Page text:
Audio Research Reference Two preamplifier Page 3
The Reference Two's sonic parts were impressive, if not perfectly neutral. It had character, but because of its superb overall balance, not what I would call noticeable flaws. A lean speaker would probably mate well with the Ref 2, a plummy one not so well, but to be a truly bad match a speaker would have to almost be off the richness scale, and its bass would have to be nearly out of control. Or, one's room would have to have a serious "bump" in its low-frequency acoustics.
The Sonus Faber Amati leans toward rich and lush in the midrange, and is slightly reticent on top. Yet the combo of the Amatis, the Reference Two and Reference phono stage, the Musical Fidelity Nu-Vista 300, and every front-end I tried, analog or digital, was magical. And the Rockport Technologies System III Sirius turntable took this assemblage to overwhelming, near-orgasmic levels of sonic pleasure with all varieties of music.
The Reference Two managed to take the edge off of unpleasant recordings—that is, all too many of them—without spoiling or diluting the sonic wonders of great recordings. It conveyed the woody weight and majesty of a grand piano, while preserving the instrument's felt-on-metal percussive attack, better than any preamp I've heard. With the speed-perfect Rockport in the system, the combination yielded the most realistic piano sound I've heard from recordings, in terms of tone, dynamics, and, especially, space. It's a matter of balance, and balance was the Ref 2's strongest suit.
The Reference Two's rhythmic presentation was convincing without being stiff, its image focus sharp without being edgy, and its portrayal of image size appropriately big, solid, and robustly three-dimensional, all without bloat. The Ref 2's tonal balance, while slightly soft on top and slightly rich on bottom, was, overall, as musically neutral as I've heard, with the frequency extremes complemented by a gorgeous, liquid midrange. And the preamp's dynamic presentation was a clear stand-out.
That's why the Reference Two was equally at home with rock, jazz, classical, and every other genre of music I played through it. Unlike the Jadis RC JP80 MC Mk.2 (reviewed in the December 1998 Stereophile), which was gorgeous when fed classical music and at a loss with rock's rhythms and electric bass foundation, the Ref 2 sailed through every musical challenge I set it. I've heard that the Ref 1 could sound lean, if super-detailed, and the original Ref 2 a bit ripe and stuffy. The current version of the Ref 2, which is what I reviewed, has a tube complement that must pass a new, rigorous cherry-picking procedure, and a few other changes.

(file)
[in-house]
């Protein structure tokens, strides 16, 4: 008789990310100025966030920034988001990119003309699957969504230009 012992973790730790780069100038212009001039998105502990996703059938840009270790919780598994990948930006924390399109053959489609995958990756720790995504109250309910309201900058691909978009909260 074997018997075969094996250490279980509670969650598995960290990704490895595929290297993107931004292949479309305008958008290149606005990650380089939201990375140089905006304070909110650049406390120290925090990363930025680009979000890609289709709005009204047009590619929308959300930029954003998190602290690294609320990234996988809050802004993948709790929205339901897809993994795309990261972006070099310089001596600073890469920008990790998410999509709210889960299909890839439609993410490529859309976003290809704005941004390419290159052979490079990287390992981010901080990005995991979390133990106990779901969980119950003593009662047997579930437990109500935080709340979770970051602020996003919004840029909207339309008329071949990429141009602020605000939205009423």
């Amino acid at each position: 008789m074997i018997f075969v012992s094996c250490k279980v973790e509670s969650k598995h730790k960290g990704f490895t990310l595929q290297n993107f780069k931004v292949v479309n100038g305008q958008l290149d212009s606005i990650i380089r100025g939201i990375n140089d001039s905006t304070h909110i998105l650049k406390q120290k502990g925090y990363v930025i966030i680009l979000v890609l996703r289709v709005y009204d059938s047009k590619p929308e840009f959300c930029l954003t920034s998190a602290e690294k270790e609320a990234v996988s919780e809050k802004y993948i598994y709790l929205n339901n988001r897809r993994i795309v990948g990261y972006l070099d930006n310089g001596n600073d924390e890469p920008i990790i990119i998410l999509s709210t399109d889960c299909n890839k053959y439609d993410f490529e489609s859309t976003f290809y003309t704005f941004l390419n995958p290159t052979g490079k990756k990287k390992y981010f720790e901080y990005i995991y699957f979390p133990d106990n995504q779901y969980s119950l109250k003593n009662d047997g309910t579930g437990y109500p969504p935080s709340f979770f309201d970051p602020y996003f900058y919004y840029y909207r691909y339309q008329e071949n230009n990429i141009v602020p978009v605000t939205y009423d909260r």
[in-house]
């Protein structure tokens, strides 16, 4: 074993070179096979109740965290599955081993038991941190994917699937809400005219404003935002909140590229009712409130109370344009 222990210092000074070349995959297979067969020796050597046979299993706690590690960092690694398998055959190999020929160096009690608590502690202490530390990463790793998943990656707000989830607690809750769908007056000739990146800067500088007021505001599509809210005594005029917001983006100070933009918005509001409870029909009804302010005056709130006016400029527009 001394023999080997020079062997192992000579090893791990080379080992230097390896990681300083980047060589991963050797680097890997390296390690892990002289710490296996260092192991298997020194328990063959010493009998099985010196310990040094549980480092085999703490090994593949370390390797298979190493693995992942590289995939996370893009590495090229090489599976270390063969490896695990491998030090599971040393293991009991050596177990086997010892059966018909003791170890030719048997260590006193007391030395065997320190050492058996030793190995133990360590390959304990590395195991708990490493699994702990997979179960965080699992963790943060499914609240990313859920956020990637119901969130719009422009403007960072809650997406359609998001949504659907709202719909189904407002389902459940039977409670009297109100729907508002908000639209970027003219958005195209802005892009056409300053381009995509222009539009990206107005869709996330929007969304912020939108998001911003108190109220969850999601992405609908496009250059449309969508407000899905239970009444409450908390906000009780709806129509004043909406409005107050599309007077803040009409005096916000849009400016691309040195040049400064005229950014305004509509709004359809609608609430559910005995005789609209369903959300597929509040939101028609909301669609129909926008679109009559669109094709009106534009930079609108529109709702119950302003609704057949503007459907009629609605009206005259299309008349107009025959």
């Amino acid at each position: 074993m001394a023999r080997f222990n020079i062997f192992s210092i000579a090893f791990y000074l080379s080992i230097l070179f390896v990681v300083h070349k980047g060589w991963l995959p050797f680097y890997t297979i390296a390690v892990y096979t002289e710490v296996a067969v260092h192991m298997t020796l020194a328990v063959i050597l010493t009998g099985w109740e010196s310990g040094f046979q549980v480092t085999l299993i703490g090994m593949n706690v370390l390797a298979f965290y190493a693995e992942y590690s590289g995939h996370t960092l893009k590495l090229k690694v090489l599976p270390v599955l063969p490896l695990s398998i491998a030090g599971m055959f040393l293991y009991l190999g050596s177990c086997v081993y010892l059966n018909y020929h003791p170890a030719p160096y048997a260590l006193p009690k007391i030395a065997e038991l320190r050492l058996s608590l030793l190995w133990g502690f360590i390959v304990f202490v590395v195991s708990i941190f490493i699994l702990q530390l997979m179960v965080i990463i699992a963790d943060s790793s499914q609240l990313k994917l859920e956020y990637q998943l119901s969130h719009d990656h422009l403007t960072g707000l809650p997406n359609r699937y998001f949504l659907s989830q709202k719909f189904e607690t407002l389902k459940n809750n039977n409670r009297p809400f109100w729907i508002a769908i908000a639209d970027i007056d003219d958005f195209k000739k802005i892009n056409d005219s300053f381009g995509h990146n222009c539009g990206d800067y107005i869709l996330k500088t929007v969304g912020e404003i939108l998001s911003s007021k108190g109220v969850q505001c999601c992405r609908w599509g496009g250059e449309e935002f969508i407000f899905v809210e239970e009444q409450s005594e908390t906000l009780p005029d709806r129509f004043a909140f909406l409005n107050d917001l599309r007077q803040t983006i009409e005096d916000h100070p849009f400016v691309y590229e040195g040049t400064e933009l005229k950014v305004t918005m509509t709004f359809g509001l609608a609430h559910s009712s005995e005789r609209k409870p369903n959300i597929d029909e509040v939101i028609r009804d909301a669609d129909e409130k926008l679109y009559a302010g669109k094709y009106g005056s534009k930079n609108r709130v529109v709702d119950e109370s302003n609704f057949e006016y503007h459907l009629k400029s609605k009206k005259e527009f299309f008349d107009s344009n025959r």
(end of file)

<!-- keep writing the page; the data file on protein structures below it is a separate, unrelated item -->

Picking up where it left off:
It's only a line section and it costs $10,000, but the Audio Research Reference Two looks, feels, behaves, and sounds like a $10,000 product. It combines the best of the old technology—including tube rectification and regulation, super-dynamic presentation—with the signal-routing and remote-control features demanded by today's affluent audiophiles, including remote phase inversion and fully balanced operation. The extra gain and added quiet should only improve what is already the most credible-sounding, musically poised preamplifier I've heard.
True, the Ref 2 seemed to ever so subtly enrich what it was fed, but this was done with such magical sleight of hand that I remained unaware of the behind-the-scenes sonic activity. I never wished for more or less while listening, whether it was the Eurythmics' horn-blasting "Would I Lie to You?" or the RCA Soria LP edition of The Horowitz Collection, a set of remarkably clean-sounding vintage mono recordings from the mid-1940s through the mid-'50s. The result was that the Ref 2 remained in my system for months; I forgot about it until I had to send it to JA for measurement.
If you can afford it, and if its seamless though quite distinct sonic stamp fits your system, room, and your particular idea of what sounds real in the artificial world of recorded sound, you'll find the Audio Research Reference Two a reliable, long-term musical partner.